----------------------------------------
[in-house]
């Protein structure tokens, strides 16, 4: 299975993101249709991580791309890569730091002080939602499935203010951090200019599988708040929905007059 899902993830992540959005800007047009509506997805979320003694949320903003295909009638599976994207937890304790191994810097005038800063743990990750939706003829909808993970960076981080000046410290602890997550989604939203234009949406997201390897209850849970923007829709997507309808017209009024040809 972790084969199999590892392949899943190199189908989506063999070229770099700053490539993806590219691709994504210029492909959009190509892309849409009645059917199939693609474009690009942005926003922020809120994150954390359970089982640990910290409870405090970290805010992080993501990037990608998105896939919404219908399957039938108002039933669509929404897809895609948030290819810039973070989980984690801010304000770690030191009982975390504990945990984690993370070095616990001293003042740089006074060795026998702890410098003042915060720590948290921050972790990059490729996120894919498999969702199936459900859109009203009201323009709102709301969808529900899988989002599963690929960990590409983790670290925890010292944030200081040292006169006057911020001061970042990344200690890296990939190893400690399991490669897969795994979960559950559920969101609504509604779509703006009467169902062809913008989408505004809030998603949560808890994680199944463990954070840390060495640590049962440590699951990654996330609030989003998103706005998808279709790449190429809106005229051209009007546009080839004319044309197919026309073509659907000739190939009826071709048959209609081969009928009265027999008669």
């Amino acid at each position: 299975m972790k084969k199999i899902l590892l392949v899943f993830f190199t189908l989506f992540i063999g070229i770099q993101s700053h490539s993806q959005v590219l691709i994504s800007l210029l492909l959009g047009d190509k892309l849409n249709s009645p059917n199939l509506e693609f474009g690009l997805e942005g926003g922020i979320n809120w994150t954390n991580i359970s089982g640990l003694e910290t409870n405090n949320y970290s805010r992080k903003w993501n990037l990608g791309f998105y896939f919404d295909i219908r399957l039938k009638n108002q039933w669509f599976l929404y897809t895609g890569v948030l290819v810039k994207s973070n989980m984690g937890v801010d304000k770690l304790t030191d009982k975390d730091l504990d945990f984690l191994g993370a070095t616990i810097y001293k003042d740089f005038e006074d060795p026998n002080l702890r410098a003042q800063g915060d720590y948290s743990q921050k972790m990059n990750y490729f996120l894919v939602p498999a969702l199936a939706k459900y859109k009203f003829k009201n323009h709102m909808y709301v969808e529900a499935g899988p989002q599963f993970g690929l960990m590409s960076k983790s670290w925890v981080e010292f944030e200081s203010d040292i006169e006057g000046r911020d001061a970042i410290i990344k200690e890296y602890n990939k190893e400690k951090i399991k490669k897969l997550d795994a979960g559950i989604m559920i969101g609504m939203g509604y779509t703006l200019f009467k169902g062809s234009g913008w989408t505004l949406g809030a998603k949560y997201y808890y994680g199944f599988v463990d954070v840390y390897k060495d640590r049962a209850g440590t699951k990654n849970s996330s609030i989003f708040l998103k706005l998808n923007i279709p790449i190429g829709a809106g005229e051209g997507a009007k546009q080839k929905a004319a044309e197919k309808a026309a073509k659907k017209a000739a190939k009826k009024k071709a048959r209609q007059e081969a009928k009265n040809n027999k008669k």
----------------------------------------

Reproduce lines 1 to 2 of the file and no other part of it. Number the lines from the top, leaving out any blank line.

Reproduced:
[in-house]
């Protein structure tokens, strides 16, 4: 299975993101249709991580791309890569730091002080939602499935203010951090200019599988708040929905007059 899902993830992540959005800007047009509506997805979320003694949320903003295909009638599976994207937890304790191994810097005038800063743990990750939706003829909808993970960076981080000046410290602890997550989604939203234009949406997201390897209850849970923007829709997507309808017209009024040809 972790084969199999590892392949899943190199189908989506063999070229770099700053490539993806590219691709994504210029492909959009190509892309849409009645059917199939693609474009690009942005926003922020809120994150954390359970089982640990910290409870405090970290805010992080993501990037990608998105896939919404219908399957039938108002039933669509929404897809895609948030290819810039973070989980984690801010304000770690030191009982975390504990945990984690993370070095616990001293003042740089006074060795026998702890410098003042915060720590948290921050972790990059490729996120894919498999969702199936459900859109009203009201323009709102709301969808529900899988989002599963690929960990590409983790670290925890010292944030200081040292006169006057911020001061970042990344200690890296990939190893400690399991490669897969795994979960559950559920969101609504509604779509703006009467169902062809913008989408505004809030998603949560808890994680199944463990954070840390060495640590049962440590699951990654996330609030989003998103706005998808279709790449190429809106005229051209009007546009080839004319044309197919026309073509659907000739190939009826071709048959209609081969009928009265027999008669």